You couldn’t pay me a half-million dollars to want to be the rich daughter again. It comes at such a high price. My stepfather had told my husband that he couldn’t get me to ever talk about what he had planned to leave me as his inheritance. That I would just cry and say, “Oh, dad, I don’t want to lose you!”
Such an upsetting disappointment to learn that my stepfather had equated his money with love. Supposedly, he was going to leave me a half-million dollars, but with conditions. As long as I didn’t ask for answers, like for example, “Dad, why did you say you adopted me when I was a little girl, and as it turns out you never did?” Or, what most of us would consider the simplest of questions, “Who named me?”
The truth is, in the end it didn’t matter what my stepfather had planned to leave me or not. All along, my controlling adoptive mother had been calling the shots before and after he passed away.
Interestingly, in the beginning, my adoptive family wasn’t much different than my birth family in terms of economics. My adoptive mother and her first husband, my alcoholic adoptive father, were not rich by any stretch of the imagination. I never even ate at a restaurant until I was the age of seven. Money was tight, but I don’t remember feeling like we went without when I was a little girl.
I learned the hard way—no money in this world can buy love or happiness. For me, having a wealthy stepfather only represents feeling alone and emptiness. I was a girl who could have easily settled for less.
After having met my birth siblings, I believe my birth family was close to dysfunctional as my adoptive family. When you can look at it from a distance, it appears I jumped from the frying pan into the fire as a newborn. I understand that we all have issues in our upbringings; no family is perfect, but I feel let down by the courts that should have been there to protect my best interests as a child. There was never any accountability for a judge, doctors, a lawyer, and my adoptive mother after pulling a fast one. The hush-hush disturbing deception has continued to be swept under the rug, as if all of the wrongs were my imagination.
I thought in finding my birth mother that she could rescue me from all the utter nonsense. I still believe she would have kept it more real and told me the truth. My birth family had their problems, but the difference is that they didn’t hide behind pretense. It was “what you see is what you get,” no matter if their candidness hurt.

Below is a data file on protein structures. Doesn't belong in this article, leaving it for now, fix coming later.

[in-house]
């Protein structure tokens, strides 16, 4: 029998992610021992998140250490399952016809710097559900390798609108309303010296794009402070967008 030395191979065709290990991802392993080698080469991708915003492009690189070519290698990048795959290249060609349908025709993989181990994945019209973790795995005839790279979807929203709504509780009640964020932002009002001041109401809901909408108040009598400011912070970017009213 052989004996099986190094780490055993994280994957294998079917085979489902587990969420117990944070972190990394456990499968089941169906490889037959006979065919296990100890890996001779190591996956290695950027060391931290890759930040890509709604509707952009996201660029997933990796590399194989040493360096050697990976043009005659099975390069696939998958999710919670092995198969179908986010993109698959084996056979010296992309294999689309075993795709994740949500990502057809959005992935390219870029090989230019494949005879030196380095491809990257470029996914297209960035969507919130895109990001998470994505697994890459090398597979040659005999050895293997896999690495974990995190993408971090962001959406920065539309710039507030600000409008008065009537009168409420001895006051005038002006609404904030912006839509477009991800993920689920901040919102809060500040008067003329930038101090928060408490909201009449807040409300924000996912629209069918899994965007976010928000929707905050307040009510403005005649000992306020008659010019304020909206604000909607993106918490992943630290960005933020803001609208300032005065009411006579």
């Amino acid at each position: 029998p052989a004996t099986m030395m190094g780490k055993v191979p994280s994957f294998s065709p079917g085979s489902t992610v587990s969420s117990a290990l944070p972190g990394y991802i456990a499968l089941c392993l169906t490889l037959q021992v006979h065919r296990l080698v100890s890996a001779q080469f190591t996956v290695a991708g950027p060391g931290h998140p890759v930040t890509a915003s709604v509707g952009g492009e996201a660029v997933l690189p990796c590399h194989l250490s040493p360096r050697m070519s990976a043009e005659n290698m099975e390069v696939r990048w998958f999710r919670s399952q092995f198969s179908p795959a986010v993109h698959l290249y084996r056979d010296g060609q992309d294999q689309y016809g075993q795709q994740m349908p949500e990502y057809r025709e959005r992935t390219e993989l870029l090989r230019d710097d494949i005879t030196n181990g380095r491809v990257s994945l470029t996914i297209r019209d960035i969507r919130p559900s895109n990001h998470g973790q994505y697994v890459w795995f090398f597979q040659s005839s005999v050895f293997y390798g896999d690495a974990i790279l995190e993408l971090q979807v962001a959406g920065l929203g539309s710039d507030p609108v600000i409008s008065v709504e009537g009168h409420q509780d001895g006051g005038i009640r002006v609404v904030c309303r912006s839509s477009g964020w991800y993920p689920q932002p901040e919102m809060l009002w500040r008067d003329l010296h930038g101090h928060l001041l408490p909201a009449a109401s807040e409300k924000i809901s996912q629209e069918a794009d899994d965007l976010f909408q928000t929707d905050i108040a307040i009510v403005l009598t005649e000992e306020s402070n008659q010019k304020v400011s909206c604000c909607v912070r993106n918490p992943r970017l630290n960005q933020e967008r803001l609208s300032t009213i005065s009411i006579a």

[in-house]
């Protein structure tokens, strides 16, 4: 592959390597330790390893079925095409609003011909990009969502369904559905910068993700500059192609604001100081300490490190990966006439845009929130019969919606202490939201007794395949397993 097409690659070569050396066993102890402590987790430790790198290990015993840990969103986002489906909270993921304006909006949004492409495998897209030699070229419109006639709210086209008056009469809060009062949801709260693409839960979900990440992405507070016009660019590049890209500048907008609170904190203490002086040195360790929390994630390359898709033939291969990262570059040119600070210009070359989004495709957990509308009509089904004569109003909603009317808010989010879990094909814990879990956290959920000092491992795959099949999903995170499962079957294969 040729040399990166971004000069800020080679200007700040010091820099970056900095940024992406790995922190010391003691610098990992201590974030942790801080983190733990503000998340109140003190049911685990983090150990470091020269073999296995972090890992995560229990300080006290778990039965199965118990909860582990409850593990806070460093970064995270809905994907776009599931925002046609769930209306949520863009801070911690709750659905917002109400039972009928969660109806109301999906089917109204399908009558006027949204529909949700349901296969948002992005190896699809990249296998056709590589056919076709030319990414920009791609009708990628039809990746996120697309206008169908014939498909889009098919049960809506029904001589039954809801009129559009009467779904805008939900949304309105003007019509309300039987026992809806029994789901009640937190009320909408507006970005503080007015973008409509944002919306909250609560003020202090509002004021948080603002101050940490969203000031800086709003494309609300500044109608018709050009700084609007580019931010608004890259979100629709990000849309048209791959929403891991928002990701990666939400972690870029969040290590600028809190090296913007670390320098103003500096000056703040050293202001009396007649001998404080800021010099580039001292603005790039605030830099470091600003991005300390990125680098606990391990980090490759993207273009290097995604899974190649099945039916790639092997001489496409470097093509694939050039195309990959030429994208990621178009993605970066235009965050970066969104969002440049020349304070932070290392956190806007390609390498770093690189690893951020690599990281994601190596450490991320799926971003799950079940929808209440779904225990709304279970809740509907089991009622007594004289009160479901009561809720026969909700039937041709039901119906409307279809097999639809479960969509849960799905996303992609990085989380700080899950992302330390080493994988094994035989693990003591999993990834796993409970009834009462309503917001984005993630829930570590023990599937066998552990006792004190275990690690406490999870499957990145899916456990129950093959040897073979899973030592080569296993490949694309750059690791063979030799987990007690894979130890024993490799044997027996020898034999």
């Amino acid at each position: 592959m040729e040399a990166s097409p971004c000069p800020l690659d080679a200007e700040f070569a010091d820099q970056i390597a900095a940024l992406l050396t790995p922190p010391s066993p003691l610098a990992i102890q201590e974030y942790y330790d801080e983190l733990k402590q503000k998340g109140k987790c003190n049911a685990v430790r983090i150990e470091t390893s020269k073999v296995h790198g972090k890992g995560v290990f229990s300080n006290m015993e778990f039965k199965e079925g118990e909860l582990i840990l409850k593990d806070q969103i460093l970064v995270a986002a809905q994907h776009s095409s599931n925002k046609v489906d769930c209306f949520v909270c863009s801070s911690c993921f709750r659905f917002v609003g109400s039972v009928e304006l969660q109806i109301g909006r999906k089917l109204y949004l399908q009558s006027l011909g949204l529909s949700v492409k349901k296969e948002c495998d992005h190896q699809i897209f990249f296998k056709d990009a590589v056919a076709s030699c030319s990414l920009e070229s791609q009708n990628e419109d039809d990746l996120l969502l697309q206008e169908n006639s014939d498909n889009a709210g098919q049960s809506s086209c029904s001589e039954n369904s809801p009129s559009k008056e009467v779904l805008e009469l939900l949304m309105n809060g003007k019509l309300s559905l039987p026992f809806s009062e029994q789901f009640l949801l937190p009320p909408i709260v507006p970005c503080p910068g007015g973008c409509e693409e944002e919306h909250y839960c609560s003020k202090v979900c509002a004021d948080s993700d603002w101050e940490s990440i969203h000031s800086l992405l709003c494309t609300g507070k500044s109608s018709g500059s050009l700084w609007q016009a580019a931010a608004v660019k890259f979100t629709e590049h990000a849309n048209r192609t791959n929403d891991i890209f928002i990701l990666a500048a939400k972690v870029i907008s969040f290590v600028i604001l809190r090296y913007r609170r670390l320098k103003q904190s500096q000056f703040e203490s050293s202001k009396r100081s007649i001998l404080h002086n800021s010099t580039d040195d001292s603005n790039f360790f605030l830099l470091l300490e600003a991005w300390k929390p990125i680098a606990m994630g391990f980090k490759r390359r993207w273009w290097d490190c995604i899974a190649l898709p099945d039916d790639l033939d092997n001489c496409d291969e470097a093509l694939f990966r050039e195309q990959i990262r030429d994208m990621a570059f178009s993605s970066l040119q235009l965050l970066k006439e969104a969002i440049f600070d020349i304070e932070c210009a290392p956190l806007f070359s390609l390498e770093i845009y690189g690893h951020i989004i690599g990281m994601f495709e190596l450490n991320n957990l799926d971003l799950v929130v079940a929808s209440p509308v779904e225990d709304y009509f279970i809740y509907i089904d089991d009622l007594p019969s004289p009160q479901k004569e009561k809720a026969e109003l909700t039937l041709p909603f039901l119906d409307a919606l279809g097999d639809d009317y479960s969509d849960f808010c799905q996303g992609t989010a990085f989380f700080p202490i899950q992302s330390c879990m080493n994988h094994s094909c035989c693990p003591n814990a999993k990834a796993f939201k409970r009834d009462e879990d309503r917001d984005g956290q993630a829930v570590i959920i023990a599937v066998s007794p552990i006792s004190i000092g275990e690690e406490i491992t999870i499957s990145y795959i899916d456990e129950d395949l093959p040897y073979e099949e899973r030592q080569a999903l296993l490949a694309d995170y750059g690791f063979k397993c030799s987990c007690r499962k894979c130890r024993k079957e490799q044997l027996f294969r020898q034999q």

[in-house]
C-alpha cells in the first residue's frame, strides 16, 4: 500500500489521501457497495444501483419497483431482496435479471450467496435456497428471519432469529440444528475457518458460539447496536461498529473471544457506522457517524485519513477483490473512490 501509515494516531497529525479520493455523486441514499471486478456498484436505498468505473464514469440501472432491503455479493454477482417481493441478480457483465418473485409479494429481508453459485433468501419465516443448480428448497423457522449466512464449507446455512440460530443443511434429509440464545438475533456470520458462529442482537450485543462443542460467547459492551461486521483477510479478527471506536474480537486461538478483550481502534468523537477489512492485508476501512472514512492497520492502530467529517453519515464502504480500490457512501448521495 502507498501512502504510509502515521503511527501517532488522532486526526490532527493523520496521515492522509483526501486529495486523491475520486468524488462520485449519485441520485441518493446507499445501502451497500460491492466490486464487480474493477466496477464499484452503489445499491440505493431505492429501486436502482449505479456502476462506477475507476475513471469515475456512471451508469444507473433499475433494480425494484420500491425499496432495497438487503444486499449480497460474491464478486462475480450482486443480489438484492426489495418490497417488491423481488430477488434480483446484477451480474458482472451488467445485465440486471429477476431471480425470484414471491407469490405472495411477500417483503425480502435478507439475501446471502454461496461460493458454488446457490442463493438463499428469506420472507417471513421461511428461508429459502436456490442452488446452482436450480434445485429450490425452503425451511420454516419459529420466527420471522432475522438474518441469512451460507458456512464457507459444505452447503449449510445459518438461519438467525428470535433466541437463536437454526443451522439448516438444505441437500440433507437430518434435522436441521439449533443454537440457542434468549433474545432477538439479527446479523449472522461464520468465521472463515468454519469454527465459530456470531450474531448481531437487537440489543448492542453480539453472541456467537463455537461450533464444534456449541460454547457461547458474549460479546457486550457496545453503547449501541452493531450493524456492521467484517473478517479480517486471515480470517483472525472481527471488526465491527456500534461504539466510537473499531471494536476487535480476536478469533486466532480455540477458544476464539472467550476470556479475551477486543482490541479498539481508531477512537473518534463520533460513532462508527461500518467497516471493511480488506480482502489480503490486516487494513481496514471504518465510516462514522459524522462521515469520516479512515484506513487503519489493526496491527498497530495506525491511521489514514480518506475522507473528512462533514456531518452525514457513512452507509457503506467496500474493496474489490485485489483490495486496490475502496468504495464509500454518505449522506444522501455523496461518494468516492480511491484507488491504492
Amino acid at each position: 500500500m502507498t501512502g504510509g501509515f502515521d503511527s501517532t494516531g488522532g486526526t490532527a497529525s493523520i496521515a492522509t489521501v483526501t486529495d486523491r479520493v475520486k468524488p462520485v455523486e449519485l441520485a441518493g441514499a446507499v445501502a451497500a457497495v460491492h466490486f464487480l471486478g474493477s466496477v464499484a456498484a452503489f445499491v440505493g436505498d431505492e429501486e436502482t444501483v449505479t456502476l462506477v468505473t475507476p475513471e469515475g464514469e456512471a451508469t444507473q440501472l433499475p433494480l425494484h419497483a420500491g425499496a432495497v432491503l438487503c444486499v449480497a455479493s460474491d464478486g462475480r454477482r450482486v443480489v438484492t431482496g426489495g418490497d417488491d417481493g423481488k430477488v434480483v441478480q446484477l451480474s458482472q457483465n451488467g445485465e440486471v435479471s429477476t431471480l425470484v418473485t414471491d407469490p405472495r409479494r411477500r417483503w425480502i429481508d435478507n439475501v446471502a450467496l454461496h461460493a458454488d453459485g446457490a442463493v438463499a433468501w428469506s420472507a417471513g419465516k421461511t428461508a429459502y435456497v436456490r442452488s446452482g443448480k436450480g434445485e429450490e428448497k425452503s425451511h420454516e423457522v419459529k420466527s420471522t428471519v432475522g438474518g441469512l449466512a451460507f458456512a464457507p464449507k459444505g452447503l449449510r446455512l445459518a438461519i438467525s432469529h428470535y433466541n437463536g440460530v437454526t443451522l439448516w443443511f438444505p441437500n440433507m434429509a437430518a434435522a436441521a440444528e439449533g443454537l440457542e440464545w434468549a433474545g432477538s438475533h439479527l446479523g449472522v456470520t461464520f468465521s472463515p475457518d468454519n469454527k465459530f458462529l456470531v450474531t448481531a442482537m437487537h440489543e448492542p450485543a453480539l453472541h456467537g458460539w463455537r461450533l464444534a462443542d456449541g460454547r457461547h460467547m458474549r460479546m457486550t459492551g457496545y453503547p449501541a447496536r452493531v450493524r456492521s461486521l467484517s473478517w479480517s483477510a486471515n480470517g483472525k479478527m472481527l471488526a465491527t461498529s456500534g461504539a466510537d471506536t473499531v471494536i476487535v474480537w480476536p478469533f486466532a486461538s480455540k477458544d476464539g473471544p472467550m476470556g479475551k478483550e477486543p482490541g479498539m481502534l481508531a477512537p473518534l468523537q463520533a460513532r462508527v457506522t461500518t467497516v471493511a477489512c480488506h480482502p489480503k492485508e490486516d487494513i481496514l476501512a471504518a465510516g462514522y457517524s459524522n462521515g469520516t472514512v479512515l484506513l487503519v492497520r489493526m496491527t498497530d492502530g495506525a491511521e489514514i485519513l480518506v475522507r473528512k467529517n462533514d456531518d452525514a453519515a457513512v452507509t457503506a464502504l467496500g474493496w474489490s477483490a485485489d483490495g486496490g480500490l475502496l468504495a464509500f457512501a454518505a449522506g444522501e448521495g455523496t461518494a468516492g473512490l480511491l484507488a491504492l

If I hadn’t been placed for adoption, would my life have been easier? I highly doubt it. In my particular circumstances, I can’t blame adoption. The same limited options my birth mother had when she was pregnant with me would have still been present at her premature death less than 8 years later. My birth brother and sisters were much older and could take care of themselves for the most part, but none of my relatives were in any position to raise a young child.
There is no way I can change the past. I am not a person who wallows in self-pity. What I desire more from this egregious error is for my once-innocent child’s voice to matter now. I want to see it happen in my life-time that we as a society put more safeguards in place that prevent dishonest professionals from feeling they are above the law. None of us should be wearing blinders; what happened on the day I was placed for adoption in 1954 is still happening today.
“Never forget that you are one of a kind. Never forget that if there weren’t any need for you in all your uniqueness to be on this earth, you wouldn’t be here in the first place. And never forget, no matter how overwhelming life’s challenges and problems seem to be, that one person can make a difference in the world. In fact, it is always because of one person that all the changes that matter in the world come about. So be that one person.”
― Richard Buckminster Fuller